Midnight whispers

The early part of last evening was a rough one for Goose.  She has just started to develop a cold, and was at that stage where everytime she tried to breath through her nose she found she couldn’t, freaked out and woke up crying.  The evening was long, and as Willy and I headed to bed, she woke again.  We settled her, but she stayed in a semi-awake stage and half played, half freaked out with the nose breathing thing.

It is our usual habit to read in bed before we go to sleep, but with Goosie in a fragile state, we decided to shut the lights out early. This was in part because we figured that we were in for a long night, but also because we knew that the lights would alert her to the fact that we were still up, and that we would answer to her demands. We can’t have her believing that we are here to answer to her every beck and call!

So we lay in the dark, not yet ready to sleep.  We listened to our lil girl as she shuffled and snuffled, sang, talked with, and played with her baby.  We listened to the lil boy as he murmured in his sleep. We listened to the cat as she ran around the house in her crazy post-bed escapades.  We listened to each other, as we talked about the day that was, the week that is coming, the lils and all they do to brighten our lives, and we listened to what each other was saying. More and more I find that our messages to each other get lost in the noise of our house, left half said or even unsaid, or misinterpreted because we get interrupted or distracted. It was nice to have these moments to whisper in the dark, just the two of us.



What’s up with the mail?

When we bought our house, mail was probably one of the furthest things from my mind. Whether or not we had home delivery or picked up from a super box was not going to impact our purchasing decision in any way, so I never thought about it. I don’t think that it actually really registered with me that we have home delivery until we moved in. I love home delivery, so I was actually glad that we don’t have a super mailbox to go to.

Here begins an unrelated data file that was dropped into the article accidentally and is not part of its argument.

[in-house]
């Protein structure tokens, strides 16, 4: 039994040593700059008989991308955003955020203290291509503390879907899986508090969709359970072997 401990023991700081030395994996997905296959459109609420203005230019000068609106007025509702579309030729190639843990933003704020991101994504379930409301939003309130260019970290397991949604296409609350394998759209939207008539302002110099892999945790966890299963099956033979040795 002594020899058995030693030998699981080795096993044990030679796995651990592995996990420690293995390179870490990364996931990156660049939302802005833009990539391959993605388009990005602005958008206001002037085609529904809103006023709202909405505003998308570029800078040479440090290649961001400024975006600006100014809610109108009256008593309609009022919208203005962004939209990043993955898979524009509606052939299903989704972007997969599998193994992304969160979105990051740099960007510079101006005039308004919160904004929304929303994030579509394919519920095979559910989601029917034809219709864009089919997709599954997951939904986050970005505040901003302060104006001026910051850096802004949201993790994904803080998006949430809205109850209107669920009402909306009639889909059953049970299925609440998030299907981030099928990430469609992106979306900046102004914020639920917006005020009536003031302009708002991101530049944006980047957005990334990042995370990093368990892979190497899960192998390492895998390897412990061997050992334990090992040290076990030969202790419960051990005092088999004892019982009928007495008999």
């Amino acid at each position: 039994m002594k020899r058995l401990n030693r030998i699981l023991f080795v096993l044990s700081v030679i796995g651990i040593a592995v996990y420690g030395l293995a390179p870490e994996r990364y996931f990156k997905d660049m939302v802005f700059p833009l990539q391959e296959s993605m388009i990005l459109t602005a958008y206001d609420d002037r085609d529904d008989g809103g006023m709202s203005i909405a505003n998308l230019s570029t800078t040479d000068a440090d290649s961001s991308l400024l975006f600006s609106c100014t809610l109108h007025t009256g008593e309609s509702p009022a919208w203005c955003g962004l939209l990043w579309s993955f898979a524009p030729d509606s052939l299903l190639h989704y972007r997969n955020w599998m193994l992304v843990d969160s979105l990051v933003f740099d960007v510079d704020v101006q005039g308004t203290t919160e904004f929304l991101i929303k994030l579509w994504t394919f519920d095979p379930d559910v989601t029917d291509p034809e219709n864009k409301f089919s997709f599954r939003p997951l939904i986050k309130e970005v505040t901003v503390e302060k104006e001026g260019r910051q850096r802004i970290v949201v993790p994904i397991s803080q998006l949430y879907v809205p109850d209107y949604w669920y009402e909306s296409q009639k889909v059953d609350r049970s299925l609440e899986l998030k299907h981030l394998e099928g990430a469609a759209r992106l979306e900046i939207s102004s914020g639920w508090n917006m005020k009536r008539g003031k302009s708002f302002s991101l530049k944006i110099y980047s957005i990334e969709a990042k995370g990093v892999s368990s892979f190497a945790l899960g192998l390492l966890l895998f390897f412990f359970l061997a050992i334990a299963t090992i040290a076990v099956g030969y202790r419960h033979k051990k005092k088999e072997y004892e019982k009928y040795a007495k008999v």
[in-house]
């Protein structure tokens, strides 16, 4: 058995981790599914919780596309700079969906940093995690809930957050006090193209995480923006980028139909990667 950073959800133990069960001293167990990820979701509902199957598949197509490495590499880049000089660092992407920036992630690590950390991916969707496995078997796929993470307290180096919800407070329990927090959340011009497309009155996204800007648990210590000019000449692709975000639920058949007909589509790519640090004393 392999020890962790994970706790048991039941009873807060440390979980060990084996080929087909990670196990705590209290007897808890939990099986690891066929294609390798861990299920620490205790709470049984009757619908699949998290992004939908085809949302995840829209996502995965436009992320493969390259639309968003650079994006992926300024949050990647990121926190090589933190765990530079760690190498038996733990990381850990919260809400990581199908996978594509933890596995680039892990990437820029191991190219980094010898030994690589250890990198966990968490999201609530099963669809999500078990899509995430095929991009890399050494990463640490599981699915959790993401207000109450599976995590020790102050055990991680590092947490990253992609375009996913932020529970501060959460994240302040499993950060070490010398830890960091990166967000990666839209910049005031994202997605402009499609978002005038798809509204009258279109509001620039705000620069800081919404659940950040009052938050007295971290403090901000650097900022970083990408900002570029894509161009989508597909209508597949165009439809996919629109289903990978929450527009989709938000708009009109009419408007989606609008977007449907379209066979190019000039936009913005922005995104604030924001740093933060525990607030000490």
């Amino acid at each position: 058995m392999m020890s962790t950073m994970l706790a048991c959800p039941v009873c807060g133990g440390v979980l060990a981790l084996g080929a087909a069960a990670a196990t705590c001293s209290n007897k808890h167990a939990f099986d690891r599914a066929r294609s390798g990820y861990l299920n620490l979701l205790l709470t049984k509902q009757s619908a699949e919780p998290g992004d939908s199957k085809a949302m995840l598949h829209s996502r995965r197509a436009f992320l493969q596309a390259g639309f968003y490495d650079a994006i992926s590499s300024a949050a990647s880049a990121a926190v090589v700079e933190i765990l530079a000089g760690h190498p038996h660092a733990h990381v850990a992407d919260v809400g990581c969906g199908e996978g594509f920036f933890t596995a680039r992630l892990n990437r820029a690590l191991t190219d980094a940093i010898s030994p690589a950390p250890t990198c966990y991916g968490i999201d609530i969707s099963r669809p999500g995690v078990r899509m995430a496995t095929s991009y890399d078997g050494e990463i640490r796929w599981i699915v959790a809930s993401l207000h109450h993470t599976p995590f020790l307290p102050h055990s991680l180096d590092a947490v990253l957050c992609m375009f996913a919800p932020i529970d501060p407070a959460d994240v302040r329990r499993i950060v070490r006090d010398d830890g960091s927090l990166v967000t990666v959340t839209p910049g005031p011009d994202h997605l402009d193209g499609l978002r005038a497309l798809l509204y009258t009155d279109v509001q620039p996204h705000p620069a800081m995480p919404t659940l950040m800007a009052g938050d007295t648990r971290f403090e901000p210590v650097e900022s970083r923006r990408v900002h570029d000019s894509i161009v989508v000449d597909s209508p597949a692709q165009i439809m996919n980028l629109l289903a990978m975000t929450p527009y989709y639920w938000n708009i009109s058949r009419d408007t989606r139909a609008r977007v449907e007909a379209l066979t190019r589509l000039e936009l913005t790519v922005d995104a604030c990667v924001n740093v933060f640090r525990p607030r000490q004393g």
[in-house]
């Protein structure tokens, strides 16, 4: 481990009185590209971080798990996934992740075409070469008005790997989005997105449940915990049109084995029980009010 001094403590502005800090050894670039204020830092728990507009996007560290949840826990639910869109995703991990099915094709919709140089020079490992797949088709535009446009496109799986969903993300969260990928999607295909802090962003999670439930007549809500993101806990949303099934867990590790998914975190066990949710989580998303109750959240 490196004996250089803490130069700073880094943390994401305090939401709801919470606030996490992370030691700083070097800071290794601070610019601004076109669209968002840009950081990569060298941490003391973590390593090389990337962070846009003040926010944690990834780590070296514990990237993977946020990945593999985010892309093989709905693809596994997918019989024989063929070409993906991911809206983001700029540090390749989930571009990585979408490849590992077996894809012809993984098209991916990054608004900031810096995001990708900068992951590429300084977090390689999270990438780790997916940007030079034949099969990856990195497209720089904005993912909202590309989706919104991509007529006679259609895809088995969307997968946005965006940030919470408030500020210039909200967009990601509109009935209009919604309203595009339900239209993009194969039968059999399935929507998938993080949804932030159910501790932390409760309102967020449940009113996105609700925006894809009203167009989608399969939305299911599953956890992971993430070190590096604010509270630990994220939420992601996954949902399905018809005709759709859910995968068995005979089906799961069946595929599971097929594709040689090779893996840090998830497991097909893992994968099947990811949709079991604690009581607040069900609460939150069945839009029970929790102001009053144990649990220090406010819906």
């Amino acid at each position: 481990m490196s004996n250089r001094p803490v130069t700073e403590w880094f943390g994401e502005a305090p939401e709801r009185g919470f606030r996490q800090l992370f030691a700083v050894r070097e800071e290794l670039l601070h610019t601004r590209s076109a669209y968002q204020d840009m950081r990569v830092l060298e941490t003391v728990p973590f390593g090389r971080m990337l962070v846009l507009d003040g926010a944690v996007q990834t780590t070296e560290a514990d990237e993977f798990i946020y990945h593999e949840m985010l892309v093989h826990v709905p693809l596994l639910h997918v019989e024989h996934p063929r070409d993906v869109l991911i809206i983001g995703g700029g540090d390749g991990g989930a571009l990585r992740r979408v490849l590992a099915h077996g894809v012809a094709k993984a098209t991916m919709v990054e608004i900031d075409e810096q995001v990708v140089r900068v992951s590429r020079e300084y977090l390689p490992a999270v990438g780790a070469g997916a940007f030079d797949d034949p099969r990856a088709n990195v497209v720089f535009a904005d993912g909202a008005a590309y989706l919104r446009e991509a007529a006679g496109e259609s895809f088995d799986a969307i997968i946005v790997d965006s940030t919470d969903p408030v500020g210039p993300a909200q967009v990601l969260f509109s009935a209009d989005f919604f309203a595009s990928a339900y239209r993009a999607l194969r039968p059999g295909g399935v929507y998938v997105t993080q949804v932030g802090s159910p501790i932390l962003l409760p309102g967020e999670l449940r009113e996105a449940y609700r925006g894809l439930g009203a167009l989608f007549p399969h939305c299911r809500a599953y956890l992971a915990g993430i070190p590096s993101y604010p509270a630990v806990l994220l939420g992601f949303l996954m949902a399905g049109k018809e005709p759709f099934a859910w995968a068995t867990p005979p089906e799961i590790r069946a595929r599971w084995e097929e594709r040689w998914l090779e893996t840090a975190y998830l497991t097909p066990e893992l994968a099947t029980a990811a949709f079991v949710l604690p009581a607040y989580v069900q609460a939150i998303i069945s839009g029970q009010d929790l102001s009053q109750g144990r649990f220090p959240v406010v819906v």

I grew up with home delivery, and have fond memories of knowing the exact moment that mail was delivered. My siblings and I would race to the door to try to either say hi to the mailman, or be the one who got to bring the mail to mom. We had the same mailman for long stretches of time so there was some familiarity. They each got to know us a little, and we got to know them. Mail carriers, especially back then when EVERYTHING came by postal mail, are trusted with the timely delivery of both bills and cheques, and also personal mail. Even though many things are sent electronically these days, I still count on the mail for cards, magazines, online purchases, and the occasional bill or cheque.

For almost the entire time we have been in the house, we have had the same mail carrier. He was a no-nonsense kinda guy, who took his job seriously. Always friendly, he was never one to stop and chat, just tossing us a quick greeting whenever we were out front and he swung by. I got used to his patterns, and could always tell when the mail would be in the box. He reversed his route mid-week, so it was early early on in the week, and late towards the end of the week. I liked the predictability, and I liked knowing, if even a smidge, who was trusted with my mail.*

Our regular guy was transferred early this year. Because it was winter, I didn’t see a new carrier, I just noticed that there were differences in our delivery. The predictable routine was gone, and our mail was coming at wildly different times of the day. Some nights it was even after dinner when it landed in the box. We also started getting our neighbours’ mail. Our direct neighbours’, the house on our street whose house number is ours transposed, and the people the next street over who share our house number. I figured that it would stop after a couple of weeks when the new person settled in, but it didn’t, and it made me start to pay attention to our mail.